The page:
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A Journal Devoted to the Interests of Lincoln County.
CARRIZOZO. LINCOLN COUNTY, NEW MEXICO, NOVEMBER 20. PJ08.
The question in often asked,
"What is the population of Car
rizozo?" and few questions could
be nsked that would bring forth
n greater variety of answers.
Two years ago the total vote
cast in this precinct was 49; and
as proof that the population is
rapidly increasing, the vote cast
at the late election is a fair index.
The number registered was 385,
and the number of ballots cast
was 260. Counting three persons
in the family to each vote a
moderate estimate would make
the population 1155. Few towns
in New Mexico, or elsewhere for
that matter, can show a larger
increase in population than Car-
rizozo, which goes to prove that
the tide of immigration has set
in this direction. Other towns
in this county have increased in
population also, and we will ven
ture to say that the increase dur
ing the next two years will double.
There is a good reason for this
prediction. Lincoln county has
never been advertised, has never
been boomed, although it pos
sesses more natural resources and
affords more opportunities for the
investment of capital than many
counties that might be mentioned.
We have free schools, free water
and free land as Tine as can be
found in the territory to offer
to those who choose to take up a
homestead. Carrizozo being fa
vorably situated, and u division
point on the railroad, is the na
tural distributing point for north,
south, east and west, and is bound
to become, sooner or later, the
chief town in a large section of
country, and develop into city
proportions, From our acquaint
of different counties in the terri
tory during the past fifteen years,
we would say that Lincoln county
is the peer of any, and ahead of
must counties, and Carrizozo one
of the best towns in the lot. Why?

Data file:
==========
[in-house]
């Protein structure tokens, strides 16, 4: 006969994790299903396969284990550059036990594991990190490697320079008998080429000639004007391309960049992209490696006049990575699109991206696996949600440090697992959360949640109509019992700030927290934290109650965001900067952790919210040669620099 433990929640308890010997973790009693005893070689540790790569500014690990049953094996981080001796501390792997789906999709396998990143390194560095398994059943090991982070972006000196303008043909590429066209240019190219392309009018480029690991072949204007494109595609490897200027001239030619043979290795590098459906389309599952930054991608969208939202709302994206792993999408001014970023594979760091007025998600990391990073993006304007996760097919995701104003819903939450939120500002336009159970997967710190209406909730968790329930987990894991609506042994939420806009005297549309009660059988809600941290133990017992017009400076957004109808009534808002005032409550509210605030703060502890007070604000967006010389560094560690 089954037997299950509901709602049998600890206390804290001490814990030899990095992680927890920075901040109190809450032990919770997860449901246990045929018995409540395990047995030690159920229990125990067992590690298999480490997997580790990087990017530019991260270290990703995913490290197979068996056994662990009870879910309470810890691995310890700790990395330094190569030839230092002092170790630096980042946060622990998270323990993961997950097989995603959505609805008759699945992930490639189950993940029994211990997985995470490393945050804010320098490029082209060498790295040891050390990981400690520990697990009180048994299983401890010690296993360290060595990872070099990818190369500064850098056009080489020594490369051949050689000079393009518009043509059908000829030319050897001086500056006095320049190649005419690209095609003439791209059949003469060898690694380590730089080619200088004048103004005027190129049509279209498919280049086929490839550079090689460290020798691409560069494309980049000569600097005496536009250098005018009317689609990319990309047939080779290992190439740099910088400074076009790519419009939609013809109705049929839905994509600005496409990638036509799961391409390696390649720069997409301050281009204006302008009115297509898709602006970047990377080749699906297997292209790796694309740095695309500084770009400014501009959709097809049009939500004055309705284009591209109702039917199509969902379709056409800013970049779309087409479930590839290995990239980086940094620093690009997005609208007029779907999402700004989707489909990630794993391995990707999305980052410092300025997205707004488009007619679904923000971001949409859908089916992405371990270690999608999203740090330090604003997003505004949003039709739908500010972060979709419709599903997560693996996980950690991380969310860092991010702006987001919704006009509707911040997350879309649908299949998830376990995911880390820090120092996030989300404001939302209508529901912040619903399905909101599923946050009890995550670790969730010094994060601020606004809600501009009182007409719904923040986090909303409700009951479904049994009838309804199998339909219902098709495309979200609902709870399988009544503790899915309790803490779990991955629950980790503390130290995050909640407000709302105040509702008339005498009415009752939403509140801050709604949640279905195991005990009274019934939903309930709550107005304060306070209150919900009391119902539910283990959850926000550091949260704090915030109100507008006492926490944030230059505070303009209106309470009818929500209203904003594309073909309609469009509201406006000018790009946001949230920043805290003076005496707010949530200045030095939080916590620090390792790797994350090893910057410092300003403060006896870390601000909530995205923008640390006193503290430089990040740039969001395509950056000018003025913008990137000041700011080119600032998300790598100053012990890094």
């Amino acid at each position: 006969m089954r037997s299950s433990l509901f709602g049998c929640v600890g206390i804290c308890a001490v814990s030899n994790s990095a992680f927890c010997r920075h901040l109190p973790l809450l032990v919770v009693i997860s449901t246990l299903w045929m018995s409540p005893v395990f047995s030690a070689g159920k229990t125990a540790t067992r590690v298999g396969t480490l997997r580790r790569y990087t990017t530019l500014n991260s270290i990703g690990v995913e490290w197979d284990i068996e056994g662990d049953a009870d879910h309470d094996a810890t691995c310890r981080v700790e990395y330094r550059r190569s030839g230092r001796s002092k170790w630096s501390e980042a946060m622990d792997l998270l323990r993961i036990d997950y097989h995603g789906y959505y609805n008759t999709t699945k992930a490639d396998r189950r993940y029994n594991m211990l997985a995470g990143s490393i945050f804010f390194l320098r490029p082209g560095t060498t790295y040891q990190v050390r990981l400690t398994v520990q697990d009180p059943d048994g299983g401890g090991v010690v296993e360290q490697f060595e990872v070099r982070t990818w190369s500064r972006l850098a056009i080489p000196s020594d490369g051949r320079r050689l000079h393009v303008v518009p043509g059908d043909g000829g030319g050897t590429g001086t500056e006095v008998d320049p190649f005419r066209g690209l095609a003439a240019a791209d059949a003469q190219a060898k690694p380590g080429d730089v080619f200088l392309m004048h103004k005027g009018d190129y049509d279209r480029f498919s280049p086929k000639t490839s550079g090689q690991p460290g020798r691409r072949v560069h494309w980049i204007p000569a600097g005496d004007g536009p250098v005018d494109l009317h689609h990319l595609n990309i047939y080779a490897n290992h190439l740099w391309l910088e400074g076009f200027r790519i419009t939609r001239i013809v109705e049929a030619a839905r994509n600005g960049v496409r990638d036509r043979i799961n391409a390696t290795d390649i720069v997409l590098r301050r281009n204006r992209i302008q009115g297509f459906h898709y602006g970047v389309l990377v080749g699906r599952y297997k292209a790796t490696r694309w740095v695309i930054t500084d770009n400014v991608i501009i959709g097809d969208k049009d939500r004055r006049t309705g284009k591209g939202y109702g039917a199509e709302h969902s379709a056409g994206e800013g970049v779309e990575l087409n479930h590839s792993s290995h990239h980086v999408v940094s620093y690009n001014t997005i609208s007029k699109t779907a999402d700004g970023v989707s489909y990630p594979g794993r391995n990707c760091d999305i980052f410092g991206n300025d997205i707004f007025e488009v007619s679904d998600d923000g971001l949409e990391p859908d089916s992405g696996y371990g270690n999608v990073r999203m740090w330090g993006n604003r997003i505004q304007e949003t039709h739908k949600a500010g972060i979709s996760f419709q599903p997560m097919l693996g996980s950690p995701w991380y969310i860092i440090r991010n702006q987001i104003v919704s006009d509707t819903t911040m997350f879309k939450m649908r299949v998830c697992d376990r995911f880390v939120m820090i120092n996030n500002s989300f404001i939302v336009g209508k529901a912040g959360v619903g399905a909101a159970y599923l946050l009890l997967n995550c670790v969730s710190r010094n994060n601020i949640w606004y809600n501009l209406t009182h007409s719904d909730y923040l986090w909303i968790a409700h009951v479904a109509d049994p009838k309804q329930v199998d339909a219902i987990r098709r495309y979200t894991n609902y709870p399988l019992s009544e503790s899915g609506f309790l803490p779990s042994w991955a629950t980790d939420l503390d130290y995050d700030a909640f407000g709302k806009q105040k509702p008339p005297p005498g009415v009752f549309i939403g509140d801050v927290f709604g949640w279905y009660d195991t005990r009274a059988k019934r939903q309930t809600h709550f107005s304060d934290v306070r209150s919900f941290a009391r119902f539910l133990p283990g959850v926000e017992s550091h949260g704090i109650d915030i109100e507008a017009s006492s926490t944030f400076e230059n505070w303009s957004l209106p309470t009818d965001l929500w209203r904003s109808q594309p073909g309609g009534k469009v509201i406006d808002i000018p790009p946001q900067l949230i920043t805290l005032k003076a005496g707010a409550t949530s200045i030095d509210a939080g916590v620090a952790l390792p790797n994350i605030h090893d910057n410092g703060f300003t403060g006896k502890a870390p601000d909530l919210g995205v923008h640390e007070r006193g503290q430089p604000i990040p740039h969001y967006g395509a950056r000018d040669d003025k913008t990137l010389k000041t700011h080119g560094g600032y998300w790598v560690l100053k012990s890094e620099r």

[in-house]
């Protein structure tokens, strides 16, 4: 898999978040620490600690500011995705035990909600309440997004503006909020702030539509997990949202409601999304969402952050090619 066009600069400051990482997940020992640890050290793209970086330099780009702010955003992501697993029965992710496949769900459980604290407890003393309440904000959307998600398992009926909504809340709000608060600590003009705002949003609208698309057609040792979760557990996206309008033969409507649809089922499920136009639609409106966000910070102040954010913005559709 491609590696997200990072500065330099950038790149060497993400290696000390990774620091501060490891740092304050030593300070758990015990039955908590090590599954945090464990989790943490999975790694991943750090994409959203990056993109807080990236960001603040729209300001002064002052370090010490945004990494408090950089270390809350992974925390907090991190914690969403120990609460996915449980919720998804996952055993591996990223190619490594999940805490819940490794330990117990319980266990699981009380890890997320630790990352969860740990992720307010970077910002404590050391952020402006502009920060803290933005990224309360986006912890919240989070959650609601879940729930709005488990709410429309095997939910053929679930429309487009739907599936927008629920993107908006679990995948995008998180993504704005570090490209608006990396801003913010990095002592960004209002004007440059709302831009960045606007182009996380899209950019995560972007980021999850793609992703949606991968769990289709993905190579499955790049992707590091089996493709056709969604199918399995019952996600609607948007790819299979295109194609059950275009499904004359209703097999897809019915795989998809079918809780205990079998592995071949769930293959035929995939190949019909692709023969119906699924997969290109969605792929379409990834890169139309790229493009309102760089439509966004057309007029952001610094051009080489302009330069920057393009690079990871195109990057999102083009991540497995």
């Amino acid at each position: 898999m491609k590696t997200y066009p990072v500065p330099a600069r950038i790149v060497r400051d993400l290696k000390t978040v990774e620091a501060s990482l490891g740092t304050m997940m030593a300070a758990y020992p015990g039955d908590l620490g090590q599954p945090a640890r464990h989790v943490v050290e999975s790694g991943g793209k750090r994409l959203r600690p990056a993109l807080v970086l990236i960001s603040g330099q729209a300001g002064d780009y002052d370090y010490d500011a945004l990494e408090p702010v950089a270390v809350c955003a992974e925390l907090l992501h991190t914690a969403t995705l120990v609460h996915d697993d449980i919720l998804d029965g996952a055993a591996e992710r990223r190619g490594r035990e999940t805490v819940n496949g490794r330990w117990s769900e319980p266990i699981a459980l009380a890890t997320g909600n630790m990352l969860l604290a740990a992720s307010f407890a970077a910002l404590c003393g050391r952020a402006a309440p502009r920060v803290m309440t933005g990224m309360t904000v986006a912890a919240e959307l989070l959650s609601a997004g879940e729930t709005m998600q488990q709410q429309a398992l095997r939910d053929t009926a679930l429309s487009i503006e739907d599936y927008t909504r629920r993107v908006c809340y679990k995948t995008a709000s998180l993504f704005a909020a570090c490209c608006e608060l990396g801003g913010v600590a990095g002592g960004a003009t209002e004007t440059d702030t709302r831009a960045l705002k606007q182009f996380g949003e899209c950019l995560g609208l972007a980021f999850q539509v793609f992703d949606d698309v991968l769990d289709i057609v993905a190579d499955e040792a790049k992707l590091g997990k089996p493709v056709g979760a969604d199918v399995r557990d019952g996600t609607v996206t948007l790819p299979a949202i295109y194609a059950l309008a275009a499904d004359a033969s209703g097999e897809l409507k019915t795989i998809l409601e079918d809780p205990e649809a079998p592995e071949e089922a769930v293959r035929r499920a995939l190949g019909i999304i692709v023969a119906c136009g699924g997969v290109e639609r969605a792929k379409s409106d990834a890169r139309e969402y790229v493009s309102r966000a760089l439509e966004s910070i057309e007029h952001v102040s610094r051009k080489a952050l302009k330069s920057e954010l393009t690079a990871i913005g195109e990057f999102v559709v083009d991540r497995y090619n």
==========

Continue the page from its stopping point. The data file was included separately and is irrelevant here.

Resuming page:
Because in this county there are
coal, gold, silver, copper and lead
mines; an ubundancc of timber
for fuel and fencing; large areas
uf fine grazing lauds, and much
lund that is devoted to agricul
ture, a part of which is in a high
state of cultivation and yielding
fair returns to the husbandman.
The future of this section is,
therefore, briirht. and we have
unlimited faith in its development
a tid advancement.
The grand old American feast
of Thanksgiving, to which rich
and poor alike look forward with
feelings of happiness, will have
come and gone before another
issue of the Nnw.s reaches its
readers. It is Miercforc in order
to say a few words relative to the
custom. In the old world, at
about this season, is held in rural
communities what is called a
"Harvest Home," at which eat
ing, drinking and merry-making
are indulged in. There is no par
ticular date set for the event, as
here, and it differs in different
portions of the country, but it is
generally held about the time the
harvest is over and the crops have
been garnered. As a rule, there
is but one or two held in each
district, but the young and old
for miles around arc welcome to
participate in the feast and frolic.
An entertainment follows, with
step dancing, where
" Tim dnnoluK pair, Hint lmplr Miuitbt renuwu,
lljf holding nut to tiro tacliollinr down "
The custom was introduced in
this country by the Pilgrim Fa
thers, and became a strictly
American feast, held annually
to offer thanks to the "God of
Plenty" for a bountiful harvest.
It may be that fortune might have
dealt more leniently with some of
us during the past year, but when
wc consider for a moment, it
might have dealt harder, and
there arc few of us who have, not
had some cause to be thankful
to the "Great Giver" at this
season. Here in 'New Mexico wc
have cause to be thankful for
many things, among which was
our safe transit through the finan
cial and business depression of
the past year, and the bountiful
cropb which the earth has yielded.
Capital and immigration is head
ed this way; new railroads and
irrigation schemes arc being pro
mulgnted; business is improving,
and statehood seems to be almost
within gruspiug distance. Some
of us, of course, have prospered
more titan others; and those of
us who have, should not forget
the less fortunate and needy, but
loosen our purse strings and give
to the poor so that all may have